By Holly Crocco
The Town of Kent is applying for a grant to launch a food waste compositing pilot program, in hopes of taking one more step in the direction of being a Climate Smart community.
During the March 7 Kent Town Board meeting, Kathy Kahng of the Kent Climate Smart Communities Task Force described the proposed program. She said the task force has been working with members of Sustainable Putnam, and reached out to volunteers in Philipstown and Scarsdale who run similar programs.
In Philipstown, about 165 families drop off between 400 and 600 pounds of food scraps weekly.
“They started the pilot program about nine months ago and it went really well, and it just became a permanent program in January,” said Kahng. “They have a townwide recycling place that’s only open Saturday mornings, so they put the drop-off location there.”
To apply for the state grant, the town had to solicit at least one bid. According to Kahng, Curbside Compost out of Ridgefield, Conn., can provide weekly pickup services to Kent for $275 per month.
“Ultimately, that’s (the town’s) only cost, having a weekly hauling and processing of the compost,” she said.
The cost to residents who want to participate is $20 for a starter kit, which includes a pail with a lid to keep on the countertop. As you cook, you put your food scraps in there, and as it fills up you dump the waste into a larger container, perhaps in the garage or a shed, that comes with a compostable bag and a lid. That container is what you bring to the drop-off site.
Kahng noted that while residents like herself may already do at-home composting, with a commercia operation, you can include meat, bones, shellfish, and even compostable containers and pizza boxes – all things you can’t include if you’re doing it yourself.
“Really, if you start composting, that’s 30 percent of your garbage, so you have hardly any garbage,” said Kahng. “It doesn’t take that much to put your food scraps in a container on your kitchen counter and take them to the drop-off once a week. It’s a small thing that everybody can do that makes life a little bit better in this town.”
The task force suggests the town order 200 starter kits at a total cost of $4,000, which would be reimbursed as people join the program.
Town Councilwoman Anne Campbell brought the proposal to apply for grant before the board. She said the grant requires a 25 percent match from the town, but that can be “in-kind,” so volunteer time can make up the match.
“We are seeing that these programs are extremely successful in the towns that have started them,” she said. “And, yes, it takes time for it to evolve, but if we got to the point where Scarsdale is now that we have curbside pickup, for example in Lake Carmel for food waste, then the cost of that program would be completely offset because we would be sending much less to the regular landfills, which of course are filling up rapidly in New York State. That’s another reason why the state is funding these initiatives.”
Campbell also said that less greenhouse gases, such as methane, are emitted when food waste is processed by a commercial company than by those composting at home.
As far as where the drop-off location would be for food waste, she said the town needs to do more research.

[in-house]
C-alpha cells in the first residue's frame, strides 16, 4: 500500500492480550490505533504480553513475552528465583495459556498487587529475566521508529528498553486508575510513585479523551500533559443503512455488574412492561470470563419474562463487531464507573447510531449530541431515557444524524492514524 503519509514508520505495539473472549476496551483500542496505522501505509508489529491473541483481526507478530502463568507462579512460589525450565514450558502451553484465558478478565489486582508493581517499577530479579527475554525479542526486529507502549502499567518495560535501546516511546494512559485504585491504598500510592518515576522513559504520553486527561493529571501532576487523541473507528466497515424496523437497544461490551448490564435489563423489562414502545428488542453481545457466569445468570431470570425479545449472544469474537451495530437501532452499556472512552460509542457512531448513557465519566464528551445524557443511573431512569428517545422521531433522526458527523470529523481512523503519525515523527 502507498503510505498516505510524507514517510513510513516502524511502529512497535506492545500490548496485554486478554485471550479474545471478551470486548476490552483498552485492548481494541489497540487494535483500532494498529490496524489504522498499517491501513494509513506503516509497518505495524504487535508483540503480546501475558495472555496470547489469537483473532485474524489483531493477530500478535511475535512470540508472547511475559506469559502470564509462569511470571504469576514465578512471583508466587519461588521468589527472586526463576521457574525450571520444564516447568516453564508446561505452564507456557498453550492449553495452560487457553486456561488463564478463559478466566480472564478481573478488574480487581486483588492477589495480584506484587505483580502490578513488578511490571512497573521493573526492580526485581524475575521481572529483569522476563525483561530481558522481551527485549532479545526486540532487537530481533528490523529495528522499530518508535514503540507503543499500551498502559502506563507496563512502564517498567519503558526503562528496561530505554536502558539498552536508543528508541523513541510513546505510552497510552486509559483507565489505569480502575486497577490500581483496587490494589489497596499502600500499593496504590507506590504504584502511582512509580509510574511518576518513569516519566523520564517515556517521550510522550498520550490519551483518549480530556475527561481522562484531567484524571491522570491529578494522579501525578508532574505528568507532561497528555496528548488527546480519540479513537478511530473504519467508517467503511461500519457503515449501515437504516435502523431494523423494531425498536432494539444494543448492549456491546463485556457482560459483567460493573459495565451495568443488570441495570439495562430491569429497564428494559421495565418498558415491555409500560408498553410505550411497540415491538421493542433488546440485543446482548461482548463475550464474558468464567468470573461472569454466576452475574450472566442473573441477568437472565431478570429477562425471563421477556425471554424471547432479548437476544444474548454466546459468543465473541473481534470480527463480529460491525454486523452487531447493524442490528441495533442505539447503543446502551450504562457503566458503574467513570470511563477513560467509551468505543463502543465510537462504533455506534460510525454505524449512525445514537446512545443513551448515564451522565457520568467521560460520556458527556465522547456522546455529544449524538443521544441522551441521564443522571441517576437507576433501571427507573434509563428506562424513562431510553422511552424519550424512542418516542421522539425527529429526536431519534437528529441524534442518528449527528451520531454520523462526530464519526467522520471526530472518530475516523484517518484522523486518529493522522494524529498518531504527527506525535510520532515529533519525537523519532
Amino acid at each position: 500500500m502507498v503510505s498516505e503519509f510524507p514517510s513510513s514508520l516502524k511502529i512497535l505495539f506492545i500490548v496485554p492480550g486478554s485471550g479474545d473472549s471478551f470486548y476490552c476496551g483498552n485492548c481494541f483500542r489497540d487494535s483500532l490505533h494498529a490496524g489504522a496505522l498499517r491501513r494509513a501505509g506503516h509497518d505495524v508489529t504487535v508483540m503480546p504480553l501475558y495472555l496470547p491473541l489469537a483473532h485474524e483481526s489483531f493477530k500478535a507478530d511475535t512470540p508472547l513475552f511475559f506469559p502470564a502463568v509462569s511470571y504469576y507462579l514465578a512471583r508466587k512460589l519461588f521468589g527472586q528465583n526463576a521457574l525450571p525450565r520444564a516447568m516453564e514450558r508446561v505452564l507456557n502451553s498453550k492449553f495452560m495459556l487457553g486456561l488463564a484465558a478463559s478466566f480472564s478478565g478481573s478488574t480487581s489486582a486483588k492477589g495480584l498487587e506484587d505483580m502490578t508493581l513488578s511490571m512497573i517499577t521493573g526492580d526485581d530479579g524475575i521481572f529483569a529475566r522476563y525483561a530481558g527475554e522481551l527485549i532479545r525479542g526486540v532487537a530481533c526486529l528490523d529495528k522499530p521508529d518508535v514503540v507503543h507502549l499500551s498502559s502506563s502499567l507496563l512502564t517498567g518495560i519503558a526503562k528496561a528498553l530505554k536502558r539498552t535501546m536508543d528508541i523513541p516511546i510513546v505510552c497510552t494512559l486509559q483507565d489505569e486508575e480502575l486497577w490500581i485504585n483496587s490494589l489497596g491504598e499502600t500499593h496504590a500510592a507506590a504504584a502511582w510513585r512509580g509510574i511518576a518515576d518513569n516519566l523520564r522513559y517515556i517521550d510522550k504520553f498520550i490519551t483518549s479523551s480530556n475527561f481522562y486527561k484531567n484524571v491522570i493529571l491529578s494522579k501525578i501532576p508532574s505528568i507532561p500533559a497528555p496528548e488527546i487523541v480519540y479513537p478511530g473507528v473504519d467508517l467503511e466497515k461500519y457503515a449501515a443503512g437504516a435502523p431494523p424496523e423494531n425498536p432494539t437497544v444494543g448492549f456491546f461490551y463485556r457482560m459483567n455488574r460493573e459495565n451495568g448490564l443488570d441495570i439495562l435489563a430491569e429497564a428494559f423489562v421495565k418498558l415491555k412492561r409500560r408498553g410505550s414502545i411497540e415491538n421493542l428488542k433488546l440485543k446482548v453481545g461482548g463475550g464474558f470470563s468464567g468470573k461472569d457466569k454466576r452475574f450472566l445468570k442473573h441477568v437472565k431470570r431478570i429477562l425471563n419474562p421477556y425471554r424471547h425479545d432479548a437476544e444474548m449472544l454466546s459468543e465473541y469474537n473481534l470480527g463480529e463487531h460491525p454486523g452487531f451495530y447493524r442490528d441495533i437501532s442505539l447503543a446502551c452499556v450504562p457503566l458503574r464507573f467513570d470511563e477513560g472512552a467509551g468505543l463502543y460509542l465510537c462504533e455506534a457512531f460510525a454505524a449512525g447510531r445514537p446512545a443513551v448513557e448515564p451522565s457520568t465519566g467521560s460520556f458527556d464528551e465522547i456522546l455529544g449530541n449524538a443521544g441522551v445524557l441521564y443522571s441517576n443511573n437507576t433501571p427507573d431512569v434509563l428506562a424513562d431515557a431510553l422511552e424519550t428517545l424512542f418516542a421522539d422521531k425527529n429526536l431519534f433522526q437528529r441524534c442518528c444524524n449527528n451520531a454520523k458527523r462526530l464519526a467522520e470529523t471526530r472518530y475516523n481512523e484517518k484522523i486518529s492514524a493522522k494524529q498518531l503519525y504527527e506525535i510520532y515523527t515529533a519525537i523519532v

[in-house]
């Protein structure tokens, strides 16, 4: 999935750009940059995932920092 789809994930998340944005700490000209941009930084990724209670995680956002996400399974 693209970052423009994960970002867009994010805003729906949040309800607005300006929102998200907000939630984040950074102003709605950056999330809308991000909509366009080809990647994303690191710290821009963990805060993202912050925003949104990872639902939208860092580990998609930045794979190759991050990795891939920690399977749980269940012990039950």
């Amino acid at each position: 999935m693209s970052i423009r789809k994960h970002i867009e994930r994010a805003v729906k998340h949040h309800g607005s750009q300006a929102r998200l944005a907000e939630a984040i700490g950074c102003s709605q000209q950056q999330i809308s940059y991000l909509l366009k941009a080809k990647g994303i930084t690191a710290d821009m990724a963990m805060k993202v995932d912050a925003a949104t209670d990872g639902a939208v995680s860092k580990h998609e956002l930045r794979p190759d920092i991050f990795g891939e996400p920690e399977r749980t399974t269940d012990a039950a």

Councilman Jorma Tompuri said he likes the program, but that he would like the town to gather more information from residents and see how much interest there is, to see if it makes sense to apply for the grant.
“I need to do a better cost-benefit analysis,” he said.
Councilman Christopher Ruthven agreed that there are still details to be ironed out, such as the drop-off location, and whether a paid staff member would have to run the collection site.
“I don’t know if we have the backing behind it to use paid county employees,” he said. “Recycling is a whole different scenario because it’s all volunteer.”
Kahng said Philipstown, Scarsdale and Yorktown each have a paid employee who monitors what’s dropped off, while the City of Beacon has three drop-off locations that are all unmanned.
In addition, the collection company has a screening process to filter out dog feces, plastics and other items that may get thrown in the mix that shouldn’t be, explained Kahng.
She suggested the collection site be at Town Hall, so those who visit the campus for other business can simply drop off their waste while they are there. She suggested the town get about 10 or so 64-gallon rolling garbage bins to fill up, close, and roll away to a shed or fenced-in area so no vermin get in before it is picked up.
“It doesn’t have smell,” she said. “The key is to manage the bins. So once the bin if full, you close it and you don’t touch it again.”
Campbell said she believes the grant would cover the cost of a small shed, if need be.
Councilman Shaun Boyd said he likes the concept of food waste composting, but also said people can do so without participating in a formal program. For example, he said many residents own chickens, who will gladly eat any food scraps that get dropped off.
Ruthven noted that the town can apply for the grant, then work out the details. If it is determined it’s not feasible or there isn’t enough interest in the program, then the town simply declines the grant.
“The theory behind it is fantastic – it reminds me of my grandmother who recycled absolutely everything,” he said. “It’s a voluntary thing. If you want to participate, then you buy the bins. At this point we’re not talking about pickup… you take your bin yourself to the dump site.”
The vote to apply for the grant carried 3-2, with Tompuri and Boyd voting “no.”